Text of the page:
At the BMA: Adjusting to the technological shift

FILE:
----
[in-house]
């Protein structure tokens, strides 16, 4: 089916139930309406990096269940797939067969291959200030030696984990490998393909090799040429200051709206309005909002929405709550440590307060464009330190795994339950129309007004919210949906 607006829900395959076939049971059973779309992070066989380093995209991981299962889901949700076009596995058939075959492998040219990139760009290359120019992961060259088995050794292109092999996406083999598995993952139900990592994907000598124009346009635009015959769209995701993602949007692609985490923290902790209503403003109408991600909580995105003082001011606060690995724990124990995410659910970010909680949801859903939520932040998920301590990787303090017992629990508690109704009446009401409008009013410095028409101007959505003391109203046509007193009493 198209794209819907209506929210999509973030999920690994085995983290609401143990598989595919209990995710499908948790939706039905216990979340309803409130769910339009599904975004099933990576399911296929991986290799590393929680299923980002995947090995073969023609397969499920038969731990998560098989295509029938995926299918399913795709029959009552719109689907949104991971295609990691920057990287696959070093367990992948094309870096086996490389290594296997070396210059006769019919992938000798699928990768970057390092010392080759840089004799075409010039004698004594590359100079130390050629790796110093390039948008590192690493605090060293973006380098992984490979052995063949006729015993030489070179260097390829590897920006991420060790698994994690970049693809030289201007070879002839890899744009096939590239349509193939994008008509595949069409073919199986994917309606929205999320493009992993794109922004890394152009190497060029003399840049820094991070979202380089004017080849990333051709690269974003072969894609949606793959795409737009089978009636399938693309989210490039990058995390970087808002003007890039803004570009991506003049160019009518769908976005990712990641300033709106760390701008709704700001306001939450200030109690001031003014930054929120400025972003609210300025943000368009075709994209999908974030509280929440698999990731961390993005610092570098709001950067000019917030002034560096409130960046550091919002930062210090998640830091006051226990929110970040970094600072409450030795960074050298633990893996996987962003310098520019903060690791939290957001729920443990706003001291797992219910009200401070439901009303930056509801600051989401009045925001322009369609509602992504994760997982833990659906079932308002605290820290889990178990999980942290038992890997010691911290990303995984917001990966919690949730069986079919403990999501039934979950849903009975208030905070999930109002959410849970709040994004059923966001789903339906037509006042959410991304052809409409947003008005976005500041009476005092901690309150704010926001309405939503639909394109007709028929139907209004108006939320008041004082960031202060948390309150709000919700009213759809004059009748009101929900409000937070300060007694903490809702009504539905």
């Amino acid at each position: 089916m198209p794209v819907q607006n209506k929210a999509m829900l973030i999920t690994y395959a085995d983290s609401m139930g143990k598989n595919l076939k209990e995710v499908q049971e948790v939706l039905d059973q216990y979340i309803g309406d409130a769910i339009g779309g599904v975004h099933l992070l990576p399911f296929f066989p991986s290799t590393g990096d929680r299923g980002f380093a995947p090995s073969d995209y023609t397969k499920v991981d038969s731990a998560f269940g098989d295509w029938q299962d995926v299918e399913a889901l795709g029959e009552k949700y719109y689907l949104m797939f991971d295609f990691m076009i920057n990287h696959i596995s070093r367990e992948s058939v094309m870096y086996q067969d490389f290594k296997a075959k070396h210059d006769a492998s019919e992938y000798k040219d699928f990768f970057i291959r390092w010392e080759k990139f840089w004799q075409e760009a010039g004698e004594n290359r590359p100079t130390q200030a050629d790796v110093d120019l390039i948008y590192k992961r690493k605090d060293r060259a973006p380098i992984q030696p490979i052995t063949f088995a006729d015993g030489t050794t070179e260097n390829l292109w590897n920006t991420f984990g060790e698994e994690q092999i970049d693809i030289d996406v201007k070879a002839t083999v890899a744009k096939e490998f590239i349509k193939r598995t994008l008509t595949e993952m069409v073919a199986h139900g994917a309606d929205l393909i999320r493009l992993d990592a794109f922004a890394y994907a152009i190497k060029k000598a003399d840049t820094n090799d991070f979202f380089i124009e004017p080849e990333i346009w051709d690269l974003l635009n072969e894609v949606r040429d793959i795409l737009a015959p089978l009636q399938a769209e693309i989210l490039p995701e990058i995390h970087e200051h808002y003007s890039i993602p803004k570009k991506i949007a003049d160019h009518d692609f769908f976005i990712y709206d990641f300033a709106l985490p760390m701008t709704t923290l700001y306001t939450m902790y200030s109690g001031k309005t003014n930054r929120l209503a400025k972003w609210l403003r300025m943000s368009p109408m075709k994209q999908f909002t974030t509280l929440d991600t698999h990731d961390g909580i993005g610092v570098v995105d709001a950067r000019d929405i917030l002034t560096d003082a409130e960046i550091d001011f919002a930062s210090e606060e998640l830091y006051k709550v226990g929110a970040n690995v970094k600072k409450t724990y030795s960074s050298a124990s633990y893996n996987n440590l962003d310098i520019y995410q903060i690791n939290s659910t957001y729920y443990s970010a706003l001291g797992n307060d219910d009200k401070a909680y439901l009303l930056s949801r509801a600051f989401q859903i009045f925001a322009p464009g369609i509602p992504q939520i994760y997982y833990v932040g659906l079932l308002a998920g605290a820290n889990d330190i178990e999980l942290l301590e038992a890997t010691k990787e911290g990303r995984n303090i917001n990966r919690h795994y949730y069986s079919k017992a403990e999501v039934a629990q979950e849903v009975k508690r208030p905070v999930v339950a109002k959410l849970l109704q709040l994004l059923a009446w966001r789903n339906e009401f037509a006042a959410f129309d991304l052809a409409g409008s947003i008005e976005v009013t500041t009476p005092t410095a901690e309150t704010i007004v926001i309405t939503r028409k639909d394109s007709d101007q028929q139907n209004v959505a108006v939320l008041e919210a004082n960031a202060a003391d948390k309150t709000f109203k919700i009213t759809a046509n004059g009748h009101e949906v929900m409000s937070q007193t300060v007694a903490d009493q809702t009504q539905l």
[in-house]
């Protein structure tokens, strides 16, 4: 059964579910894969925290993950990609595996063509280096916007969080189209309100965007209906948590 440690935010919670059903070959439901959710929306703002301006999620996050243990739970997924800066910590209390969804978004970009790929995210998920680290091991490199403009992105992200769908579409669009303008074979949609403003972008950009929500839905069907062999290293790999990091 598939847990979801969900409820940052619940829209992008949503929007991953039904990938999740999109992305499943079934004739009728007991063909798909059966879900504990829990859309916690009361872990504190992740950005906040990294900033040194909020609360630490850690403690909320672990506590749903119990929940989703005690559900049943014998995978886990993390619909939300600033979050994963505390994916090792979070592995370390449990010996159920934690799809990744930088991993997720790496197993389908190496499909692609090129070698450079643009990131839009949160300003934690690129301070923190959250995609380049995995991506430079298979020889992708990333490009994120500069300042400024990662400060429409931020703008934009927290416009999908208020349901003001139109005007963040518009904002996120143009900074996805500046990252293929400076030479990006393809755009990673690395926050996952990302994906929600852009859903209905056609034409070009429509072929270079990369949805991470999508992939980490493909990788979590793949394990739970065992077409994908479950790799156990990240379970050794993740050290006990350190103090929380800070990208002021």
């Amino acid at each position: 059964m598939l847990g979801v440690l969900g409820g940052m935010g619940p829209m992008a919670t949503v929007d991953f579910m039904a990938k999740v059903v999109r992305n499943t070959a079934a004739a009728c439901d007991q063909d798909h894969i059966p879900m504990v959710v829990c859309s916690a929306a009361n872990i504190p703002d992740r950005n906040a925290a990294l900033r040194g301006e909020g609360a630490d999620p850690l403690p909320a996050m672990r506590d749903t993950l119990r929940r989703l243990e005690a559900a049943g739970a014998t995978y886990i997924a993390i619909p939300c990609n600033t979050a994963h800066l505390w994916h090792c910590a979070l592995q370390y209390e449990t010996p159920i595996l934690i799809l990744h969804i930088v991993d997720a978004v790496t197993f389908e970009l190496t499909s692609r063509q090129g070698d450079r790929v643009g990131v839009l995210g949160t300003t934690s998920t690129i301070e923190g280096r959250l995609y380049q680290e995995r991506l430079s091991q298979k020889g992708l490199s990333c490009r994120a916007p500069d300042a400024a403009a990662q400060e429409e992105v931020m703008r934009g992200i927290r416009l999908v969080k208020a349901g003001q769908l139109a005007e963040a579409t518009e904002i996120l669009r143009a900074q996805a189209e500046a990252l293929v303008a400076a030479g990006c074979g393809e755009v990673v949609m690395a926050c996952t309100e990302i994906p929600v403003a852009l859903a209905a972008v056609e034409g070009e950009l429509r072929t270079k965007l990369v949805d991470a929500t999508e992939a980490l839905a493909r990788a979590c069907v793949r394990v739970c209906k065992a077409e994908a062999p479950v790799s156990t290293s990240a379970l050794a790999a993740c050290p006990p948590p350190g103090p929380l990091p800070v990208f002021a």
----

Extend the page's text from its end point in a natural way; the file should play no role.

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Chicago—Data, and the need for technology to understand it, are changing the marketing profession and enabling a better understanding of customers as individuals, according to a panel discussion Thursday at the Business Marketing Association's 2013 “Blaze” conference. “Engagement now goes beyond the buying journey and on to the life cycle of each customer,” said Katharyn White, CMO at IBM Global Services, a panelist at the session “The Future of Marketing and Technology: Are You Leading or Will You Have to Follow?” White said that most marketers are unprepared for the changes they're encountering. “We are in the midst of a massive technological shift, as big as when the mainframe computer and PC were introduced,” she said. “And so many things are happening all at once.” BT (formerly British Telecommunications) came late to the technological revolution, but its recent efforts are paying off, said co-panelist Neil Blakesley, VP-marketing at BT Global Services. He said an analysis of the company's current customers showed they used only a few of the many BT telecom products. Spurred by insights gained through technology, BT introduced a training program that helped sales target these customers with up- and cross-sell offers, he said. Technology enables marketers to “forget about the software and think of the buyer's journey,” said co-panelist Eduardo Conrado, senior VP-marketing and IT at Motorola Solutions. “Technology historically has been focused on cost savings, optimizing the back-end processes and squeezing an extra 0.2% out of distribution costs,” Conrado said. “But systems of engagement now are showing how to drive 2% or 3% of additional revenue by having better insights with customers.” Conrado said that smaller and younger companies have an advantage in adjusting to the technological revolution and shouldn't worry about how technology can be scaled down for their advantage. “If you're a startup, your systems are brand new and fresh,” he said. “It's harder for a larger, older company, even though they may have more money and people to throw at it.”
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